In Zimbabwe, several restrictive monetary policies have led to the growing interest and use of bitcoin for remittances. First, the government banned all foreign currencies such as the US dollar, Euro, South Africa rand, and others.
The government also placed restrictions on mobile money services, as well as daily withdrawal limits because of severe fiat currency shortages. To bypass these restrictive policies by the central bank, a growing number of Zimbabweans prefer bitcoin remittances to fiat money.
- Weak currency
Another significant factor promoting bitcoin remittances is the weakness of local currencies in general. There are many African countries that experience double-digit inflation, such as Zambia, Zimbabwe, Nigeria, Sudan, South Sudan, Ethiopia, Liberia, and Sierra Leone.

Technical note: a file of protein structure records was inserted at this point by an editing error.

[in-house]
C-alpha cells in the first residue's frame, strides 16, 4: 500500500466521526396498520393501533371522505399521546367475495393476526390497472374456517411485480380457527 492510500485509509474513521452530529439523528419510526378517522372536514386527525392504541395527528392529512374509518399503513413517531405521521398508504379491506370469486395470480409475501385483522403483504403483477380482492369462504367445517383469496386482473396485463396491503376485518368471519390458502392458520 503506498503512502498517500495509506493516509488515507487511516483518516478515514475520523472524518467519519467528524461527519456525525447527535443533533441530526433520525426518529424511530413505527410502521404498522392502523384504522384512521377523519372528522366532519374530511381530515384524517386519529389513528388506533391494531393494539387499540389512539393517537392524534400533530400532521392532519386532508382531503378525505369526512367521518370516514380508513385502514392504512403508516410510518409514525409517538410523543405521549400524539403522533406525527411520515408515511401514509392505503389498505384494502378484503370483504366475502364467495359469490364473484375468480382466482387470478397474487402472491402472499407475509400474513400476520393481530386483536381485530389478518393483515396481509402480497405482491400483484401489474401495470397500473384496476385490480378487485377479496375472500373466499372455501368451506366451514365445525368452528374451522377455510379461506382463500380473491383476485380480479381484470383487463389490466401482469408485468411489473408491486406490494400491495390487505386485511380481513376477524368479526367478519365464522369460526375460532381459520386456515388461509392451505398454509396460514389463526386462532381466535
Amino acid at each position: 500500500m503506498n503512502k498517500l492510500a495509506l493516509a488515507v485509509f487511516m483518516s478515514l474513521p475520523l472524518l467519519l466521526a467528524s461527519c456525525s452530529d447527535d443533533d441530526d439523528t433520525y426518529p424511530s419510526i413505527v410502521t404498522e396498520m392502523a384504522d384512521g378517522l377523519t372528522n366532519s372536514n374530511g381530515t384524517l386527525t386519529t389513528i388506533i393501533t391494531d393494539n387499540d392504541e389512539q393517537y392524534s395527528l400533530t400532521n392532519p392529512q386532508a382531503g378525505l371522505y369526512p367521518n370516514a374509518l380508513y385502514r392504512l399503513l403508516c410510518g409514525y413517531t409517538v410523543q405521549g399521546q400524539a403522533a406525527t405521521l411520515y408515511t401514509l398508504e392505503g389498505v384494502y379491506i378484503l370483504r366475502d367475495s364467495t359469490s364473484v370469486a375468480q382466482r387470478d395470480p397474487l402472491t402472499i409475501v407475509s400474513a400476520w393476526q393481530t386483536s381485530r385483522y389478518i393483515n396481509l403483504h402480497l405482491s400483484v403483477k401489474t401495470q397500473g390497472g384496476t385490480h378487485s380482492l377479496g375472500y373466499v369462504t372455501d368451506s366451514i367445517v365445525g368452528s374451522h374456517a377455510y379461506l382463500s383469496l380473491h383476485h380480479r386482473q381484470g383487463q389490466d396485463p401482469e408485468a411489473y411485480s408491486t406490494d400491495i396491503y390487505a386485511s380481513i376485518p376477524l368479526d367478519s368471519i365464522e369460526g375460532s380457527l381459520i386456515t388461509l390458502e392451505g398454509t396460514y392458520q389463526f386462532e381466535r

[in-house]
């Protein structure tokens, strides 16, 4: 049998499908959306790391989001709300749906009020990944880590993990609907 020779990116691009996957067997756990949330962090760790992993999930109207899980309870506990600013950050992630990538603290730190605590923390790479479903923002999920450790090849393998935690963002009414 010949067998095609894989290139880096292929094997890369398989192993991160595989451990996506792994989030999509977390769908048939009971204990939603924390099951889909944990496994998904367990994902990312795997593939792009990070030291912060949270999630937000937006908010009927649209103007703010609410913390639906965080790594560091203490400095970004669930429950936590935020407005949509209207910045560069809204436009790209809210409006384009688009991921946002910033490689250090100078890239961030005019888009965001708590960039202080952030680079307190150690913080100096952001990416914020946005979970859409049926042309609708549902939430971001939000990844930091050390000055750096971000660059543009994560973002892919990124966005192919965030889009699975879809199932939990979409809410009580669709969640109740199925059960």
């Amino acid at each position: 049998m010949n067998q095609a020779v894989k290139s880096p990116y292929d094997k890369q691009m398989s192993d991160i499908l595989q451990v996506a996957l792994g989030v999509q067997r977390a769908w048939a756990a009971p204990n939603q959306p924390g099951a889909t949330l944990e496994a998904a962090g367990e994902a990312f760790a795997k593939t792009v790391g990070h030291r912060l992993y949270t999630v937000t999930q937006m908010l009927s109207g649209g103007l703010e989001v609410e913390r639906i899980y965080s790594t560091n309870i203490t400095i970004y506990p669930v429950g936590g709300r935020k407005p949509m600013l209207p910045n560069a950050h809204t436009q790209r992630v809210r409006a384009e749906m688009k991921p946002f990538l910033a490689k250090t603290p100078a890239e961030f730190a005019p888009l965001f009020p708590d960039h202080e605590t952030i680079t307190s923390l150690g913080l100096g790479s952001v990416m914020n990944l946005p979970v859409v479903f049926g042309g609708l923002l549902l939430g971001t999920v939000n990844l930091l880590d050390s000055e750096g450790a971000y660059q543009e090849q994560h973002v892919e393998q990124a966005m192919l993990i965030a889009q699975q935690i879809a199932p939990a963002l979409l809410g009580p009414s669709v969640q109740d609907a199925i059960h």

The Guinean franc is one of the world’s weakest currencies as we launch into 2022. In 2020/21, the Zambian kwacha and Zimbabwe’s dollar were one of the worst-performing currencies in the world. The Nigerian naira has lost more than 50% of its value since 2015. The Central Bank of Nigeria devalued the naira thrice in 2019. In May 2021, the central bank devalued the naira by 7.6%.
With crypto literacy on the rise, Africans see the benefits in receiving remittances in bitcoin, which they can cashout, trade, or keep for the long-term as a store of value as opposed to unstable local currencies.
- Transfer fees and speed
A study by the World Bank shows that transfer fees to Sub-Saharan Africa, the poorest region in the world, are the highest in the entire world. The cost of sending $200 to Sub-Saharan Africa towards the end of 2020 was 8.2% on average. Sending money within Africa is even more expensive.